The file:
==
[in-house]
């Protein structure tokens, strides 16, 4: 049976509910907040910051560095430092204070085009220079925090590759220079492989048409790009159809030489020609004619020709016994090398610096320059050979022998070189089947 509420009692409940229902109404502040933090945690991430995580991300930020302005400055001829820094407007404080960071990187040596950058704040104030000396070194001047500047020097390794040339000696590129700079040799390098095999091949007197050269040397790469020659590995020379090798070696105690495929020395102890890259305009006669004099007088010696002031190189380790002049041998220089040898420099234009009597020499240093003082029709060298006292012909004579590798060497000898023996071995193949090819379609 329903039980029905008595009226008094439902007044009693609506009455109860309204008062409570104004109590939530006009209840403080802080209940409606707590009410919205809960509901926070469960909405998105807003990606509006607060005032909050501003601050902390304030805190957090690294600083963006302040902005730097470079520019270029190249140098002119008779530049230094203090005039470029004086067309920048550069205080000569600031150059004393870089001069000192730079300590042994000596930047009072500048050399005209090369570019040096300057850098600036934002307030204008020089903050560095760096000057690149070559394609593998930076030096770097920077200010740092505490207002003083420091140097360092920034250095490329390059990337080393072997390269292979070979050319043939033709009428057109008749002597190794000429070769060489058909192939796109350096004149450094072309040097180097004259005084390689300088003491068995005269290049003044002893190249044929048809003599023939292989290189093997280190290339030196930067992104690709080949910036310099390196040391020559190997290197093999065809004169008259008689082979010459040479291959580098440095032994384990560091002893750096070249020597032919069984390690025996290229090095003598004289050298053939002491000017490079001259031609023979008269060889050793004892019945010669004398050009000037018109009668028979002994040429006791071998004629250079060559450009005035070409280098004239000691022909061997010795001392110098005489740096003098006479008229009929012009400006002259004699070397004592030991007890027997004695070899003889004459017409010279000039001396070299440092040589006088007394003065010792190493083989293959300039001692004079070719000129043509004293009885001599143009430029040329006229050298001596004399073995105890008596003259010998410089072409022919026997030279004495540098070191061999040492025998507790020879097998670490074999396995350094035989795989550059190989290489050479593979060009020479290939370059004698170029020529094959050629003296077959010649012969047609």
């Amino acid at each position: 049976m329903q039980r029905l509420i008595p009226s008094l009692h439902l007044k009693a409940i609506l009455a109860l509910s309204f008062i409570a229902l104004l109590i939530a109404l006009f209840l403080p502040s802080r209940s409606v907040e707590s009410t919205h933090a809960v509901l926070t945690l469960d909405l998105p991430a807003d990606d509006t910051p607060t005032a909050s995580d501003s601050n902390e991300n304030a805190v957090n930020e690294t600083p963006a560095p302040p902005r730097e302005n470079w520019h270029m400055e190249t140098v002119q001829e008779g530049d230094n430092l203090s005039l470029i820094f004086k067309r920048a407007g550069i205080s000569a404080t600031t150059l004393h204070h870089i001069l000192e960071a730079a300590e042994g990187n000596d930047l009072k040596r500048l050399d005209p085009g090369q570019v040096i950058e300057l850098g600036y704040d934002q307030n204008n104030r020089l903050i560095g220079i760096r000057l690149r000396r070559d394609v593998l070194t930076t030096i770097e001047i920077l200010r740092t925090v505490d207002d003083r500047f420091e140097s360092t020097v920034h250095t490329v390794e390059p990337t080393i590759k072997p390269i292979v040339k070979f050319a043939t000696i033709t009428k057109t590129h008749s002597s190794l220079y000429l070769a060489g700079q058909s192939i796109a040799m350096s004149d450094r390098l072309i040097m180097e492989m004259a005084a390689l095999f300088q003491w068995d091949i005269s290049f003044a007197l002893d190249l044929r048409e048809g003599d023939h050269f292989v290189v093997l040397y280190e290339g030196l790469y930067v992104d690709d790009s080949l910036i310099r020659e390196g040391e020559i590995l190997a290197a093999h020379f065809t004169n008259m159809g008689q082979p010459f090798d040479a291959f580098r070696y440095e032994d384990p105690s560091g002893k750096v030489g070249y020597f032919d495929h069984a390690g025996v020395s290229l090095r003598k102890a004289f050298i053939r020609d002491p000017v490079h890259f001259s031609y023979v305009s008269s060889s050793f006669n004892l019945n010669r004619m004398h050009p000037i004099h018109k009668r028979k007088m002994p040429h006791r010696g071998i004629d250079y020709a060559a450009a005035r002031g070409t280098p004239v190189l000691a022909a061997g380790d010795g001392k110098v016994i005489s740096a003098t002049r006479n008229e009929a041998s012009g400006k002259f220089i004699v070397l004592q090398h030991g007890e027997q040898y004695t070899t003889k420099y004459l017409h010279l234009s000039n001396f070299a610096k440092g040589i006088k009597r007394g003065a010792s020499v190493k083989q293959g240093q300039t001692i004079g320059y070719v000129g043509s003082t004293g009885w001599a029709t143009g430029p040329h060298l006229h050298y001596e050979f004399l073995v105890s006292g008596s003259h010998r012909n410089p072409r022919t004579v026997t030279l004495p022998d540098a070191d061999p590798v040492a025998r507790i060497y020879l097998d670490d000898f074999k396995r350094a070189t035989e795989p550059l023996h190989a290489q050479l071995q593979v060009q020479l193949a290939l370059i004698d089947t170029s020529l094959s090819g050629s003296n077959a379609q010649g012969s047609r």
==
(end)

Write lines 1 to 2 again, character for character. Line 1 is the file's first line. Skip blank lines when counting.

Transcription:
[in-house]
């Protein structure tokens, strides 16, 4: 049976509910907040910051560095430092204070085009220079925090590759220079492989048409790009159809030489020609004619020709016994090398610096320059050979022998070189089947 509420009692409940229902109404502040933090945690991430995580991300930020302005400055001829820094407007404080960071990187040596950058704040104030000396070194001047500047020097390794040339000696590129700079040799390098095999091949007197050269040397790469020659590995020379090798070696105690495929020395102890890259305009006669004099007088010696002031190189380790002049041998220089040898420099234009009597020499240093003082029709060298006292012909004579590798060497000898023996071995193949090819379609 329903039980029905008595009226008094439902007044009693609506009455109860309204008062409570104004109590939530006009209840403080802080209940409606707590009410919205809960509901926070469960909405998105807003990606509006607060005032909050501003601050902390304030805190957090690294600083963006302040902005730097470079520019270029190249140098002119008779530049230094203090005039470029004086067309920048550069205080000569600031150059004393870089001069000192730079300590042994000596930047009072500048050399005209090369570019040096300057850098600036934002307030204008020089903050560095760096000057690149070559394609593998930076030096770097920077200010740092505490207002003083420091140097360092920034250095490329390059990337080393072997390269292979070979050319043939033709009428057109008749002597190794000429070769060489058909192939796109350096004149450094072309040097180097004259005084390689300088003491068995005269290049003044002893190249044929048809003599023939292989290189093997280190290339030196930067992104690709080949910036310099390196040391020559190997290197093999065809004169008259008689082979010459040479291959580098440095032994384990560091002893750096070249020597032919069984390690025996290229090095003598004289050298053939002491000017490079001259031609023979008269060889050793004892019945010669004398050009000037018109009668028979002994040429006791071998004629250079060559450009005035070409280098004239000691022909061997010795001392110098005489740096003098006479008229009929012009400006002259004699070397004592030991007890027997004695070899003889004459017409010279000039001396070299440092040589006088007394003065010792190493083989293959300039001692004079070719000129043509004293009885001599143009430029040329006229050298001596004399073995105890008596003259010998410089072409022919026997030279004495540098070191061999040492025998507790020879097998670490074999396995350094035989795989550059190989290489050479593979060009020479290939370059004698170029020529094959050629003296077959010649012969047609």